This Christmas, my brother was kind enough to get me a great new toy to play with: a Bluefruit Feather! It’s a Bluetooth capable board with input and output pins for controlling objects, collecting information, or just about anything if you properly engineer the attachments.
So far my knowledge of working with this cool board is in the infancy stage. I’m not sure that I’m crawling yet, probably just rolling over at this stage of the game, but I’m already having fun! At present it has 3 blinking lights that are constantly flashing. A yellow light for USB connectivity, a blue light for Bluetooth connectivity, and a red light that I think is either power, or a charging indicator (I don’t currently have a battery for it, but it is supposed to charge the battery through the USB connection).
I did have a little bit of trouble connecting to it with my Android phone, so I thought I’d share my process here, so maybe you will not have to figure out the problem on your own if you get one of these impressive little gadgets.
First, I downloaded the app from the Play Store:
But you can also download the source code for the app and build it yourself here:
After installing the app, I turned on the Bluetooth of my Android Marshmallow phone, plugged in the Bluefruit Feather board to a USB port for power, and paired wirelessly to it from my phone. So far, so good.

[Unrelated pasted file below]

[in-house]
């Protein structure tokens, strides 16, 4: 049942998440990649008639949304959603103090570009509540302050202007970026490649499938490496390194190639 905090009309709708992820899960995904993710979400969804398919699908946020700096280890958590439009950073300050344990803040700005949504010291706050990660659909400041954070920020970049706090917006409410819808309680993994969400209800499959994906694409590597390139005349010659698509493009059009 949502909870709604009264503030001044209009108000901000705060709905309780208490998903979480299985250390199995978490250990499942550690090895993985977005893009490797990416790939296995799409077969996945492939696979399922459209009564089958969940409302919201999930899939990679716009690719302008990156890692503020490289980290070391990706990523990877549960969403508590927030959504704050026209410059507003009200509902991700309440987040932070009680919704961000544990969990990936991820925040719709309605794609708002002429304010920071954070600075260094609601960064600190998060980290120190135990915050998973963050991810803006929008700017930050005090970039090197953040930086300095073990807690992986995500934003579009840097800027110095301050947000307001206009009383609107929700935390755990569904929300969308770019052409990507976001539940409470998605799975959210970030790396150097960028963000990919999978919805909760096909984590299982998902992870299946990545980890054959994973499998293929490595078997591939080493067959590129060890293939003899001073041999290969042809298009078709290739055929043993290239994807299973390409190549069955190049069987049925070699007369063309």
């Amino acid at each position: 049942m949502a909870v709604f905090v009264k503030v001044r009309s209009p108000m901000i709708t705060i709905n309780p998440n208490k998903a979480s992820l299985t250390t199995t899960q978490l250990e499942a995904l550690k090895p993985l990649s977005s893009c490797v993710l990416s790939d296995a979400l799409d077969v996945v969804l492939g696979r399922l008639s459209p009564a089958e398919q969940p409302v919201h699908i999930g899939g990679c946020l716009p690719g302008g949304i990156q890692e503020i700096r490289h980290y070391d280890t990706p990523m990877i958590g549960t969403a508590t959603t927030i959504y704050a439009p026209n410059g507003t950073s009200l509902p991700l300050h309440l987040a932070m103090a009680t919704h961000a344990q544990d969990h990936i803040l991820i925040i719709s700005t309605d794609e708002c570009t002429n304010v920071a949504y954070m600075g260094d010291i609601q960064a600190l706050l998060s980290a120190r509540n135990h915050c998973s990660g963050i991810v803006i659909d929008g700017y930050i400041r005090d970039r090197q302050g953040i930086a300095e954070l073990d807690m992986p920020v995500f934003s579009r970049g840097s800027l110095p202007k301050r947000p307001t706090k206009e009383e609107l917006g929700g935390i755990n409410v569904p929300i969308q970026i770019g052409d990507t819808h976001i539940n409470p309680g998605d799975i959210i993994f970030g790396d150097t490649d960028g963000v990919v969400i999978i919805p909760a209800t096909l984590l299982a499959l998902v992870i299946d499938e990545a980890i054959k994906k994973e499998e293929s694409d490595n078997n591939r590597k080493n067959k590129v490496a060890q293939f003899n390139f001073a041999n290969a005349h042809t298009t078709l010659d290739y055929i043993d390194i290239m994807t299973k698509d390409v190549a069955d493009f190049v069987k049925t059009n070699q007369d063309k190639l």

Then I opened up the app. The app did not list my board. Refreshing didn’t help either. There was a brief pop up that I missed because I was click happy, so I exited the app and opened it again to find that in Marshmallow, to be able to see the board, location services needed to be turned on in the phone.
Easy enough, so I went to settings -> location, and turned on location services. But it still didn’t work. Turns out I had to turn on “high accuracy” on my phone in the location settings to get it to work. Once that was done, the app could now find my paired Bluefruit Feather!
There look like a lot of really cool functions that you can do with the app. I am looking forward to trying it out!
Linux – keep it simple.
2 Replies to “Connecting to my Bluefruit Feather from my Android phone!”
Glad to hear you are making progress with that. I wish I could comment more with some great ideas, but I’m still trying to find time to play around more with my Uno and haven’t learned so much yet. At one point I got a lisp interpreter installed on my Uno and that was fun. I suppose with your Java programming skills you should be able to dive into that app source code and maybe hack out your own apps for it.
Stay tuned for my big feather project! Bluetooth autostart!